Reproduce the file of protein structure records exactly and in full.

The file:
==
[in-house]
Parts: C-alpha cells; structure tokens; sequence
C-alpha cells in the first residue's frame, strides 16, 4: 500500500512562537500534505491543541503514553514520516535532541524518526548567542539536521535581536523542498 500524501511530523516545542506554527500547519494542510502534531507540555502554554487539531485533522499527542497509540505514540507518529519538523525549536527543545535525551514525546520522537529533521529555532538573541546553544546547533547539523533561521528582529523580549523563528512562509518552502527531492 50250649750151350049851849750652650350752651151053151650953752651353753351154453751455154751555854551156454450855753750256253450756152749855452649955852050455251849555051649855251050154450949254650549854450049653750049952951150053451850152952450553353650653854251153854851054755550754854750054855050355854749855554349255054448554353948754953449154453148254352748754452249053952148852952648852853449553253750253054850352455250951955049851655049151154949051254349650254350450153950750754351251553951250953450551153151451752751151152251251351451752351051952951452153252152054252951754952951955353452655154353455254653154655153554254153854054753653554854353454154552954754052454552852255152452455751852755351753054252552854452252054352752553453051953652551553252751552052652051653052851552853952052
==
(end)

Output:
[in-house]
Parts: C-alpha cells; structure tokens; sequence
C-alpha cells in the first residue's frame, strides 16, 4: 500500500512562537500534505491543541503514553514520516535532541524518526548567542539536521535581536523542498 500524501511530523516545542506554527500547519494542510502534531507540555502554554487539531485533522499527542497509540505514540507518529519538523525549536527543545535525551514525546520522537529533521529555532538573541546553544546547533547539523533561521528582529523580549523563528512562509518552502527531492 50250649750151350049851849750652650350752651151053151650953752651353753351154453751455154751555854551156454450855753750256253450756152749855452649955852050455251849555051649855251050154450949254650549854450049653750049952951150053451850152952450553353650653854251153854851054755550754854750054855050355854749855554349255054448554353948754953449154453148254352748754452249053952148852952648852853449553253750253054850352455250951955049851655049151154949051254349650254350450153950750754351251553951250953450551153151451752751151152251251351451752351051952951452153252152054252951754952951955353452655154353455254653154655153554254153854054753653554854353454154552954754052454552852255152452455751852755351753054252552854452252054352752553453051953652551553252751552052652051653052851552853952052